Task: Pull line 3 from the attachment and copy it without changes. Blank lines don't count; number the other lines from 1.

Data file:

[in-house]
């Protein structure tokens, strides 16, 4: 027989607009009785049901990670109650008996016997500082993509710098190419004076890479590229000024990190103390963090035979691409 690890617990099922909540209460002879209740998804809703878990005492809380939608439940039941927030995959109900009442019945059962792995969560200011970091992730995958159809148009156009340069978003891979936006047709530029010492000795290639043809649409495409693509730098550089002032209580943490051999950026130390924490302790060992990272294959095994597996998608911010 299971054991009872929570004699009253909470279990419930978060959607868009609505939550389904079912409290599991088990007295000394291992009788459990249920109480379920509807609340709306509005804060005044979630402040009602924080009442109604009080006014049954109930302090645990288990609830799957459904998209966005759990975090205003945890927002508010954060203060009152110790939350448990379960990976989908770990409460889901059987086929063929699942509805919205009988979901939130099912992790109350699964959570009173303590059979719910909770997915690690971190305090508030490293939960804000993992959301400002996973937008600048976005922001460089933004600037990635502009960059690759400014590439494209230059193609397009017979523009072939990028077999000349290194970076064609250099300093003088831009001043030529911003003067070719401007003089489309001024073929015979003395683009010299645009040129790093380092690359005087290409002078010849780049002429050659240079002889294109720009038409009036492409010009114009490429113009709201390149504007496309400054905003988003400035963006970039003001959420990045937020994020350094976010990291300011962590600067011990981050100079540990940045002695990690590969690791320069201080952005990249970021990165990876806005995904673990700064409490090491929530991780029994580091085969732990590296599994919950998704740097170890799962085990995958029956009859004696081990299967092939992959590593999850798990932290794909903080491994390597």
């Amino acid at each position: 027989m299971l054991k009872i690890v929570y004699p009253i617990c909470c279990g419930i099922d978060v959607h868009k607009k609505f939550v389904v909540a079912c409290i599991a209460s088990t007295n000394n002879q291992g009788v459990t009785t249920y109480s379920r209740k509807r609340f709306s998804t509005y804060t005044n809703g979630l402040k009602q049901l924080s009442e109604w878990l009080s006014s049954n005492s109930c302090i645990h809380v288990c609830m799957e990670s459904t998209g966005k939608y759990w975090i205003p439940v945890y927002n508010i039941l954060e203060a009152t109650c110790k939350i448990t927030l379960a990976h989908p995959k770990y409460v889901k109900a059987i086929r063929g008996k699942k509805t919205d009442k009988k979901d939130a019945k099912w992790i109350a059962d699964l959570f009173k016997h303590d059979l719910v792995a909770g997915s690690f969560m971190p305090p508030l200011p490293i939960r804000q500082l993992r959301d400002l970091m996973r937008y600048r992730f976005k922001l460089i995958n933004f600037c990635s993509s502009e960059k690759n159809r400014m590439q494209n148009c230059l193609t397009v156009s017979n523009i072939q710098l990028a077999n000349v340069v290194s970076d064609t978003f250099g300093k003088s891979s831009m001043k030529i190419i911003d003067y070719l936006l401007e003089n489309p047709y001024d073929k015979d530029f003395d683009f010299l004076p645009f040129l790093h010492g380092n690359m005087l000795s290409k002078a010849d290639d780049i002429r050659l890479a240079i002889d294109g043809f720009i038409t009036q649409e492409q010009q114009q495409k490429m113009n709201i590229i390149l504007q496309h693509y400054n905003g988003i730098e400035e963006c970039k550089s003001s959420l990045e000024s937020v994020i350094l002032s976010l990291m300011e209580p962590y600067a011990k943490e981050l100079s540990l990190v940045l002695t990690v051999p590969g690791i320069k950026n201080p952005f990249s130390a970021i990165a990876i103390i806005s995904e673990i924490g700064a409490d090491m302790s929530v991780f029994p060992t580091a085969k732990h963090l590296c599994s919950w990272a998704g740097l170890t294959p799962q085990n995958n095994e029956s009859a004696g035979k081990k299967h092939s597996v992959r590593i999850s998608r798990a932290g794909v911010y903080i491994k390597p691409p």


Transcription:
């Amino acid at each position: 027989m299971l054991k009872i690890v929570y004699p009253i617990c909470c279990g419930i099922d978060v959607h868009k607009k609505f939550v389904v909540a079912c409290i599991a209460s088990t007295n000394n002879q291992g009788v459990t009785t249920y109480s379920r209740k509807r609340f709306s998804t509005y804060t005044n809703g979630l402040k009602q049901l924080s009442e109604w878990l009080s006014s049954n005492s109930c302090i645990h809380v288990c609830m799957e990670s459904t998209g966005k939608y759990w975090i205003p439940v945890y927002n508010i039941l954060e203060a009152t109650c110790k939350i448990t927030l379960a990976h989908p995959k770990y409460v889901k109900a059987i086929r063929g008996k699942k509805t919205d009442k009988k979901d939130a019945k099912w992790i109350a059962d699964l959570f009173k016997h303590d059979l719910v792995a909770g997915s690690f969560m971190p305090p508030l200011p490293i939960r804000q500082l993992r959301d400002l970091m996973r937008y600048r992730f976005k922001l460089i995958n933004f600037c990635s993509s502009e960059k690759n159809r400014m590439q494209n148009c230059l193609t397009v156009s017979n523009i072939q710098l990028a077999n000349v340069v290194s970076d064609t978003f250099g300093k003088s891979s831009m001043k030529i190419i911003d003067y070719l936006l401007e003089n489309p047709y001024d073929k015979d530029f003395d683009f010299l004076p645009f040129l790093h010492g380092n690359m005087l000795s290409k002078a010849d290639d780049i002429r050659l890479a240079i002889d294109g043809f720009i038409t009036q649409e492409q010009q114009q495409k490429m113009n709201i590229i390149l504007q496309h693509y400054n905003g988003i730098e400035e963006c970039k550089s003001s959420l990045e000024s937020v994020i350094l002032s976010l990291m300011e209580p962590y600067a011990k943490e981050l100079s540990l990190v940045l002695t990690v051999p590969g690791i320069k950026n201080p952005f990249s130390a970021i990165a990876i103390i806005s995904e673990i924490g700064a409490d090491m302790s929530v991780f029994p060992t580091a085969k732990h963090l590296c599994s919950w990272a998704g740097l170890t294959p799962q085990n995958n095994e029956s009859a004696g035979k081990k299967h092939s597996v992959r590593i999850s998608r798990a932290g794909v911010y903080i491994k390597p691409p």